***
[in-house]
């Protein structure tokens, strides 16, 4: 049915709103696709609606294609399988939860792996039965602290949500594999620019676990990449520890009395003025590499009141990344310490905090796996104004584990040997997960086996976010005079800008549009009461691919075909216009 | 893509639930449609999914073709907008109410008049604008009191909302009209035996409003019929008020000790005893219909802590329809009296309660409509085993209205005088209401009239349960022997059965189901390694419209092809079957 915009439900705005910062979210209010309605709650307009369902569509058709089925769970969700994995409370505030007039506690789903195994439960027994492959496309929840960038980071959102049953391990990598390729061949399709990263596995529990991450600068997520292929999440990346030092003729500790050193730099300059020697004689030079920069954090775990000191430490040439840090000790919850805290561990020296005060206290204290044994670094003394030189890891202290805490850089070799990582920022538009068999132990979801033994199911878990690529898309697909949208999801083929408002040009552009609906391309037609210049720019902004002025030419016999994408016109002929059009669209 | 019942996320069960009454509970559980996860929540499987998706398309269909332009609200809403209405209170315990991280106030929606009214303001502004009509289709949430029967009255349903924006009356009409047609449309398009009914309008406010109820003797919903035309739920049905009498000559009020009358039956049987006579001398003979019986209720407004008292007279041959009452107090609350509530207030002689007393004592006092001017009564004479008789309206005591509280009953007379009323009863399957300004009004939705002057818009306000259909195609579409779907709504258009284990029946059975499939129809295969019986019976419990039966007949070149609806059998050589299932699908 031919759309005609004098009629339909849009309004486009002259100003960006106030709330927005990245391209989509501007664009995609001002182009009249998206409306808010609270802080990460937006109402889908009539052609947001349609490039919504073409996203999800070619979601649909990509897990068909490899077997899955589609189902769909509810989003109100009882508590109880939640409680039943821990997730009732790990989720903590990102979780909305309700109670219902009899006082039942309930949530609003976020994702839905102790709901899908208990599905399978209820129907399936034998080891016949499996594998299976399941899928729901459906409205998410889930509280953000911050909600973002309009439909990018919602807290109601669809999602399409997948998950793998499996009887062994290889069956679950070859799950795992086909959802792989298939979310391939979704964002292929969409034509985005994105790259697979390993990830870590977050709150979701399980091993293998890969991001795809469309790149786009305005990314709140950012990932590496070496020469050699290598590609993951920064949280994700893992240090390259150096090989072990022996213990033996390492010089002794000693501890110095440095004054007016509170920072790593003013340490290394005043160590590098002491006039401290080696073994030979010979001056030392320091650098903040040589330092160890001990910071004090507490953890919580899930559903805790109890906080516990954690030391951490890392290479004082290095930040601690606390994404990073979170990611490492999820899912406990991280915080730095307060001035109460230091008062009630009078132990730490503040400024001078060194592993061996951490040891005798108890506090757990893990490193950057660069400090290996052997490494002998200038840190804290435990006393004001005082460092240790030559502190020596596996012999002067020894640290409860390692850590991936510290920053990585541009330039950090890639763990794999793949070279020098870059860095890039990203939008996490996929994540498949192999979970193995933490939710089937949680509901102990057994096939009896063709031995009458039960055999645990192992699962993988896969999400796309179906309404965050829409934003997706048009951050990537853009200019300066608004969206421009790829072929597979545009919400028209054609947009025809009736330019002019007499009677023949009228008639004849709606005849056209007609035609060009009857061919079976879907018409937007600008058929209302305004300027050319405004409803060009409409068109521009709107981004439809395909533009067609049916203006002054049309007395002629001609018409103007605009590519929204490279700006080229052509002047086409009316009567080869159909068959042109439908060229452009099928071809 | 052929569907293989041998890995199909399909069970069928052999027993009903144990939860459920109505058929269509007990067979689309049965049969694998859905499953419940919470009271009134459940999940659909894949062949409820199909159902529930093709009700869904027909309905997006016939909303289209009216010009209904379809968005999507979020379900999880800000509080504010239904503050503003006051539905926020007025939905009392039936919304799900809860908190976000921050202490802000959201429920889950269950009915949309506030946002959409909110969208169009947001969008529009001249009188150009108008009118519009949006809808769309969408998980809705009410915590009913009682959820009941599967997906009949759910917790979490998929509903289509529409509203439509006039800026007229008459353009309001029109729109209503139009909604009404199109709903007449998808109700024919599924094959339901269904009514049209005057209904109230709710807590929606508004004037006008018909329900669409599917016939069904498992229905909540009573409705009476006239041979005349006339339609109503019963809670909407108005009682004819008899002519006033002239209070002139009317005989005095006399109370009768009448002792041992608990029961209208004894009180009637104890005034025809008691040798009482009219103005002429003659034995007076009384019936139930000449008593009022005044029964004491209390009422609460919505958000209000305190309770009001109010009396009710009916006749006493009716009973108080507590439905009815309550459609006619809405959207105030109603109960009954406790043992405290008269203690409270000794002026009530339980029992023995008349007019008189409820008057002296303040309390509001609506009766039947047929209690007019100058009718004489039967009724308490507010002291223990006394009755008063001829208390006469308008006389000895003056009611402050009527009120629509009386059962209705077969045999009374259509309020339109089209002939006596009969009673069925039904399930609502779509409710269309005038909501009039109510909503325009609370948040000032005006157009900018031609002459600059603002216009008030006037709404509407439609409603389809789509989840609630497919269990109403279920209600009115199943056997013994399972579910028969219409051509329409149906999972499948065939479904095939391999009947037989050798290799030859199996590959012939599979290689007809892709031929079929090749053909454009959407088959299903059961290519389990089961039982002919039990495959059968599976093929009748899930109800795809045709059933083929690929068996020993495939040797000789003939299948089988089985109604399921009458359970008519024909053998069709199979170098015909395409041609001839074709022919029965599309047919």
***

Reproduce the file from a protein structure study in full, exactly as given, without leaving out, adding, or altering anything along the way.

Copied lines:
[in-house]
């Protein structure tokens, strides 16, 4: 049915709103696709609606294609399988939860792996039965602290949500594999620019676990990449520890009395003025590499009141990344310490905090796996104004584990040997997960086996976010005079800008549009009461691919075909216009 | 893509639930449609999914073709907008109410008049604008009191909302009209035996409003019929008020000790005893219909802590329809009296309660409509085993209205005088209401009239349960022997059965189901390694419209092809079957 915009439900705005910062979210209010309605709650307009369902569509058709089925769970969700994995409370505030007039506690789903195994439960027994492959496309929840960038980071959102049953391990990598390729061949399709990263596995529990991450600068997520292929999440990346030092003729500790050193730099300059020697004689030079920069954090775990000191430490040439840090000790919850805290561990020296005060206290204290044994670094003394030189890891202290805490850089070799990582920022538009068999132990979801033994199911878990690529898309697909949208999801083929408002040009552009609906391309037609210049720019902004002025030419016999994408016109002929059009669209 | 019942996320069960009454509970559980996860929540499987998706398309269909332009609200809403209405209170315990991280106030929606009214303001502004009509289709949430029967009255349903924006009356009409047609449309398009009914309008406010109820003797919903035309739920049905009498000559009020009358039956049987006579001398003979019986209720407004008292007279041959009452107090609350509530207030002689007393004592006092001017009564004479008789309206005591509280009953007379009323009863399957300004009004939705002057818009306000259909195609579409779907709504258009284990029946059975499939129809295969019986019976419990039966007949070149609806059998050589299932699908 031919759309005609004098009629339909849009309004486009002259100003960006106030709330927005990245391209989509501007664009995609001002182009009249998206409306808010609270802080990460937006109402889908009539052609947001349609490039919504073409996203999800070619979601649909990509897990068909490899077997899955589609189902769909509810989003109100009882508590109880939640409680039943821990997730009732790990989720903590990102979780909305309700109670219902009899006082039942309930949530609003976020994702839905102790709901899908208990599905399978209820129907399936034998080891016949499996594998299976399941899928729901459906409205998410889930509280953000911050909600973002309009439909990018919602807290109601669809999602399409997948998950793998499996009887062994290889069956679950070859799950795992086909959802792989298939979310391939979704964002292929969409034509985005994105790259697979390993990830870590977050709150979701399980091993293998890969991001795809469309790149786009305005990314709140950012990932590496070496020469050699290598590609993951920064949280994700893992240090390259150096090989072990022996213990033996390492010089002794000693501890110095440095004054007016509170920072790593003013340490290394005043160590590098002491006039401290080696073994030979010979001056030392320091650098903040040589330092160890001990910071004090507490953890919580899930559903805790109890906080516990954690030391951490890392290479004082290095930040601690606390994404990073979170990611490492999820899912406990991280915080730095307060001035109460230091008062009630009078132990730490503040400024001078060194592993061996951490040891005798108890506090757990893990490193950057660069400090290996052997490494002998200038840190804290435990006393004001005082460092240790030559502190020596596996012999002067020894640290409860390692850590991936510290920053990585541009330039950090890639763990794999793949070279020098870059860095890039990203939008996490996929994540498949192999979970193995933490939710089937949680509901102990057994096939009896063709031995009458039960055999645990192992699962993988896969999400796309179906309404965050829409934003997706048009951050990537853009200019300066608004969206421009790829072929597979545009919400028209054609947009025809009736330019002019007499009677023949009228008639004849709606005849056209007609035609060009009857061919079976879907018409937007600008058929209302305004300027050319405004409803060009409409068109521009709107981004439809395909533009067609049916203006002054049309007395002629001609018409103007605009590519929204490279700006080229052509002047086409009316009567080869159909068959042109439908060229452009099928071809 | 052929569907293989041998890995199909399909069970069928052999027993009903144990939860459920109505058929269509007990067979689309049965049969694998859905499953419940919470009271009134459940999940659909894949062949409820199909159902529930093709009700869904027909309905997006016939909303289209009216010009209904379809968005999507979020379900999880800000509080504010239904503050503003006051539905926020007025939905009392039936919304799900809860908190976000921050202490802000959201429920889950269950009915949309506030946002959409909110969208169009947001969008529009001249009188150009108008009118519009949006809808769309969408998980809705009410915590009913009682959820009941599967997906009949759910917790979490998929509903289509529409509203439509006039800026007229008459353009309001029109729109209503139009909604009404199109709903007449998808109700024919599924094959339901269904009514049209005057209904109230709710807590929606508004004037006008018909329900669409599917016939069904498992229905909540009573409705009476006239041979005349006339339609109503019963809670909407108005009682004819008899002519006033002239209070002139009317005989005095006399109370009768009448002792041992608990029961209208004894009180009637104890005034025809008691040798009482009219103005002429003659034995007076009384019936139930000449008593009022005044029964004491209390009422609460919505958000209000305190309770009001109010009396009710009916006749006493009716009973108080507590439905009815309550459609006619809405959207105030109603109960009954406790043992405290008269203690409270000794002026009530339980029992023995008349007019008189409820008057002296303040309390509001609506009766039947047929209690007019100058009718004489039967009724308490507010002291223990006394009755008063001829208390006469308008006389000895003056009611402050009527009120629509009386059962209705077969045999009374259509309020339109089209002939006596009969009673069925039904399930609502779509409710269309005038909501009039109510909503325009609370948040000032005006157009900018031609002459600059603002216009008030006037709404509407439609409603389809789509989840609630497919269990109403279920209600009115199943056997013994399972579910028969219409051509329409149906999972499948065939479904095939391999009947037989050798290799030859199996590959012939599979290689007809892709031929079929090749053909454009959407088959299903059961290519389990089961039982002919039990495959059968599976093929009748899930109800795809045709059933083929690929068996020993495939040797000789003939299948089988089985109604399921009458359970008519024909053998069709199979170098015909395409041609001839074709022919029965599309047919």